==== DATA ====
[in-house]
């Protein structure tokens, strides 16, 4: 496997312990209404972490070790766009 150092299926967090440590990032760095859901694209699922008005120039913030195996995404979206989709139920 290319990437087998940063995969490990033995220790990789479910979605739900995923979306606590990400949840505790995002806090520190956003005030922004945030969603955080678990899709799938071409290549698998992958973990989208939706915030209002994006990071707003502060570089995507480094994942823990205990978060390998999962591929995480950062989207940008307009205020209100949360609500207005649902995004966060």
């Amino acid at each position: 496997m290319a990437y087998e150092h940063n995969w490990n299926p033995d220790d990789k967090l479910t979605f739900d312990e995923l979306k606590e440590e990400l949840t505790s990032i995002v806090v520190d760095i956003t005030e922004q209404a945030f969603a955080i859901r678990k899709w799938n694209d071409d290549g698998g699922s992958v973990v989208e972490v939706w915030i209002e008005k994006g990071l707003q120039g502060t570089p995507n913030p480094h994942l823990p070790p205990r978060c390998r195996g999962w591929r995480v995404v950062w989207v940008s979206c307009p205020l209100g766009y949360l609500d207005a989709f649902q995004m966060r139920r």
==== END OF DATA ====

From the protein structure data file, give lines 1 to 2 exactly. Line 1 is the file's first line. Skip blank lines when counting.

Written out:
[in-house]
């Protein structure tokens, strides 16, 4: 496997312990209404972490070790766009 150092299926967090440590990032760095859901694209699922008005120039913030195996995404979206989709139920 290319990437087998940063995969490990033995220790990789479910979605739900995923979306606590990400949840505790995002806090520190956003005030922004945030969603955080678990899709799938071409290549698998992958973990989208939706915030209002994006990071707003502060570089995507480094994942823990205990978060390998999962591929995480950062989207940008307009205020209100949360609500207005649902995004966060």